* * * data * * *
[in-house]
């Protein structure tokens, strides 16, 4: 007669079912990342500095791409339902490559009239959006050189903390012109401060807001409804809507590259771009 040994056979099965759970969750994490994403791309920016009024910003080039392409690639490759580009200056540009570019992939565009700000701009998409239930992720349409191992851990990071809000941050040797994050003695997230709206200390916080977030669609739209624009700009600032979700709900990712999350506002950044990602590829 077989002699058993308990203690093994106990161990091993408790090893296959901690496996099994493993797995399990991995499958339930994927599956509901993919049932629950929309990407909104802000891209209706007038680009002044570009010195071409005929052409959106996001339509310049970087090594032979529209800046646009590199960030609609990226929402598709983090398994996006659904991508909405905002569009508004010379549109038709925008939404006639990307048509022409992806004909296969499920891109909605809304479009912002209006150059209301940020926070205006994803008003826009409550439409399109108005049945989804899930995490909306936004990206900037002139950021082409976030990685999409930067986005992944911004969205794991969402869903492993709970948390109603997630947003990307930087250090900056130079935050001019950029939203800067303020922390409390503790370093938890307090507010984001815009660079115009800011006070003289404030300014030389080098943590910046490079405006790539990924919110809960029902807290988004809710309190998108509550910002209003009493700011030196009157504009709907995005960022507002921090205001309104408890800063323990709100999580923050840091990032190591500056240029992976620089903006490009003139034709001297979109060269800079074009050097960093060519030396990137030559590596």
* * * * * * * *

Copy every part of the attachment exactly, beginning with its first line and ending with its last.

[in-house]
């Protein structure tokens, strides 16, 4: 007669079912990342500095791409339902490559009239959006050189903390012109401060807001409804809507590259771009 040994056979099965759970969750994490994403791309920016009024910003080039392409690639490759580009200056540009570019992939565009700000701009998409239930992720349409191992851990990071809000941050040797994050003695997230709206200390916080977030669609739209624009700009600032979700709900990712999350506002950044990602590829 077989002699058993308990203690093994106990161990091993408790090893296959901690496996099994493993797995399990991995499958339930994927599956509901993919049932629950929309990407909104802000891209209706007038680009002044570009010195071409005929052409959106996001339509310049970087090594032979529209800046646009590199960030609609990226929402598709983090398994996006659904991508909405905002569009508004010379549109038709925008939404006639990307048509022409992806004909296969499920891109909605809304479009912002209006150059209301940020926070205006994803008003826009409550439409399109108005049945989804899930995490909306936004990206900037002139950021082409976030990685999409930067986005992944911004969205794991969402869903492993709970948390109603997630947003990307930087250090900056130079935050001019950029939203800067303020922390409390503790370093938890307090507010984001815009660079115009800011006070003289404030300014030389080098943590910046490079405006790539990924919110809960029902807290988004809710309190998108509550910002209003009493700011030196009157504009709907995005960022507002921090205001309104408890800063323990709100999580923050840091990032190591500056240029992976620089903006490009003139034709001297979109060269800079074009050097960093060519030396990137030559590596």